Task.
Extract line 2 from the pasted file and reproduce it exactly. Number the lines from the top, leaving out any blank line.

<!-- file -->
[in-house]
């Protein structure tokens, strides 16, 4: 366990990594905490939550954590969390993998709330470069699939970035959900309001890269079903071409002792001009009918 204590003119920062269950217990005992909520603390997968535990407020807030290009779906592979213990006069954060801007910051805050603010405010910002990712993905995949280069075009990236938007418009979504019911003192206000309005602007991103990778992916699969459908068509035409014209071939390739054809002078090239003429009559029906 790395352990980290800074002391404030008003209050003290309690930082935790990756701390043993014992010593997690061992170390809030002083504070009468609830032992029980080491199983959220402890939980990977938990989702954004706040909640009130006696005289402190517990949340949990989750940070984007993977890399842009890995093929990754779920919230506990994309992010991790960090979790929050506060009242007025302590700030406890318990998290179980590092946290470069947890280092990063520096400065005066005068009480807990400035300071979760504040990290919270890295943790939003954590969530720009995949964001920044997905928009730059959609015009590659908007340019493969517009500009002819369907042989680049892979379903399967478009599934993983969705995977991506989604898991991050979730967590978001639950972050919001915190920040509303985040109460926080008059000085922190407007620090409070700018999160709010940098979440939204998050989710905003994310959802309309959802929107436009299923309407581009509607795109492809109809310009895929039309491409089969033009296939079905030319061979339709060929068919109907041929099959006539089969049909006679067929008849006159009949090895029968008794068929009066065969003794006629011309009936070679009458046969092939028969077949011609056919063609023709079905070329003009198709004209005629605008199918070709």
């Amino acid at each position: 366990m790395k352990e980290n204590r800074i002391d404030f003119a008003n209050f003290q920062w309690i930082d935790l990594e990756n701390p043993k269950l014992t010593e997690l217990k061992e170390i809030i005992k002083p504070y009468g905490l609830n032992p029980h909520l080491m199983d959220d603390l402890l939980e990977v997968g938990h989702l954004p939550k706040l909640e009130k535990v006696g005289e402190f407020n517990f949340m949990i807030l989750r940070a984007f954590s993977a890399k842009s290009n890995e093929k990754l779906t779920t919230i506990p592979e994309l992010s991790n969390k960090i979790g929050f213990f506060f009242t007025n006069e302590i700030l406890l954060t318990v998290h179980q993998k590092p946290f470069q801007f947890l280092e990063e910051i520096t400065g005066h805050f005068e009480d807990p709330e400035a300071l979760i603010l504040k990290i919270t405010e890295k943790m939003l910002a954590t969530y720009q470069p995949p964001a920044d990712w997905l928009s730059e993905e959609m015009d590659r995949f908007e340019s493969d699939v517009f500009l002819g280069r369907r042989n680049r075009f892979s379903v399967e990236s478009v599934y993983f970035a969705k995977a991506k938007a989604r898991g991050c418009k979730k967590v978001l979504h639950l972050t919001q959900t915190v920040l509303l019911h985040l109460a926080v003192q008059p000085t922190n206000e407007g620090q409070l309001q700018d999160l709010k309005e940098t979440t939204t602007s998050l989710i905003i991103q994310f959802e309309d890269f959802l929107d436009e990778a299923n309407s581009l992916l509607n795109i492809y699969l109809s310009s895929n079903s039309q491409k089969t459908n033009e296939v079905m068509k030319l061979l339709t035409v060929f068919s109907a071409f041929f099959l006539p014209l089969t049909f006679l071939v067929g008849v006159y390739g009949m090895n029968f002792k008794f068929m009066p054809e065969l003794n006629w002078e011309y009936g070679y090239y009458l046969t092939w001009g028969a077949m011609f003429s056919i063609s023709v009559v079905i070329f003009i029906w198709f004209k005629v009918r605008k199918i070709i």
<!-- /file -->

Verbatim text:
């Protein structure tokens, strides 16, 4: 366990990594905490939550954590969390993998709330470069699939970035959900309001890269079903071409002792001009009918 204590003119920062269950217990005992909520603390997968535990407020807030290009779906592979213990006069954060801007910051805050603010405010910002990712993905995949280069075009990236938007418009979504019911003192206000309005602007991103990778992916699969459908068509035409014209071939390739054809002078090239003429009559029906 790395352990980290800074002391404030008003209050003290309690930082935790990756701390043993014992010593997690061992170390809030002083504070009468609830032992029980080491199983959220402890939980990977938990989702954004706040909640009130006696005289402190517990949340949990989750940070984007993977890399842009890995093929990754779920919230506990994309992010991790960090979790929050506060009242007025302590700030406890318990998290179980590092946290470069947890280092990063520096400065005066005068009480807990400035300071979760504040990290919270890295943790939003954590969530720009995949964001920044997905928009730059959609015009590659908007340019493969517009500009002819369907042989680049892979379903399967478009599934993983969705995977991506989604898991991050979730967590978001639950972050919001915190920040509303985040109460926080008059000085922190407007620090409070700018999160709010940098979440939204998050989710905003994310959802309309959802929107436009299923309407581009509607795109492809109809310009895929039309491409089969033009296939079905030319061979339709060929068919109907041929099959006539089969049909006679067929008849006159009949090895029968008794068929009066065969003794006629011309009936070679009458046969092939028969077949011609056919063609023709079905070329003009198709004209005629605008199918070709």